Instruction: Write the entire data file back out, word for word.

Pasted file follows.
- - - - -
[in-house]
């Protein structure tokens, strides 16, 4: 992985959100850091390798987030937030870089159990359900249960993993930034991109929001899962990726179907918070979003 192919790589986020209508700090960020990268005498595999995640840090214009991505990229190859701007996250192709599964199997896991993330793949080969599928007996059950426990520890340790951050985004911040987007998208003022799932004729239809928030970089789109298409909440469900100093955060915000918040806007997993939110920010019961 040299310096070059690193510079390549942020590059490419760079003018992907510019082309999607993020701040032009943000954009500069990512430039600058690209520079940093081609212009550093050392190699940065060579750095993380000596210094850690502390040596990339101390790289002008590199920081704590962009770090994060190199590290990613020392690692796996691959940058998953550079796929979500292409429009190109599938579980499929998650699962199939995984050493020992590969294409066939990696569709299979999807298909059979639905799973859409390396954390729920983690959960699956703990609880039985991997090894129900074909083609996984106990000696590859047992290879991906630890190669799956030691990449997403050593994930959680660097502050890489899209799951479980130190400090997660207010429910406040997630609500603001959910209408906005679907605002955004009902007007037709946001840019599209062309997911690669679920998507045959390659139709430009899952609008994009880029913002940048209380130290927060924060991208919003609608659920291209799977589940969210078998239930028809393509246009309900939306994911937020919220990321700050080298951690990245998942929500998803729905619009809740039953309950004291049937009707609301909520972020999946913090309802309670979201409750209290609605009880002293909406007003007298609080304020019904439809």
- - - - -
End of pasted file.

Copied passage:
[in-house]
């Protein structure tokens, strides 16, 4: 992985959100850091390798987030937030870089159990359900249960993993930034991109929001899962990726179907918070979003 192919790589986020209508700090960020990268005498595999995640840090214009991505990229190859701007996250192709599964199997896991993330793949080969599928007996059950426990520890340790951050985004911040987007998208003022799932004729239809928030970089789109298409909440469900100093955060915000918040806007997993939110920010019961 040299310096070059690193510079390549942020590059490419760079003018992907510019082309999607993020701040032009943000954009500069990512430039600058690209520079940093081609212009550093050392190699940065060579750095993380000596210094850690502390040596990339101390790289002008590199920081704590962009770090994060190199590290990613020392690692796996691959940058998953550079796929979500292409429009190109599938579980499929998650699962199939995984050493020992590969294409066939990696569709299979999807298909059979639905799973859409390396954390729920983690959960699956703990609880039985991997090894129900074909083609996984106990000696590859047992290879991906630890190669799956030691990449997403050593994930959680660097502050890489899209799951479980130190400090997660207010429910406040997630609500603001959910209408906005679907605002955004009902007007037709946001840019599209062309997911690669679920998507045959390659139709430009899952609008994009880029913002940048209380130290927060924060991208919003609608659920291209799977589940969210078998239930028809393509246009309900939306994911937020919220990321700050080298951690990245998942929500998803729905619009809740039953309950004291049937009707609301909520972020999946913090309802309670979201409750209290609605009880002293909406007003007298609080304020019904439809």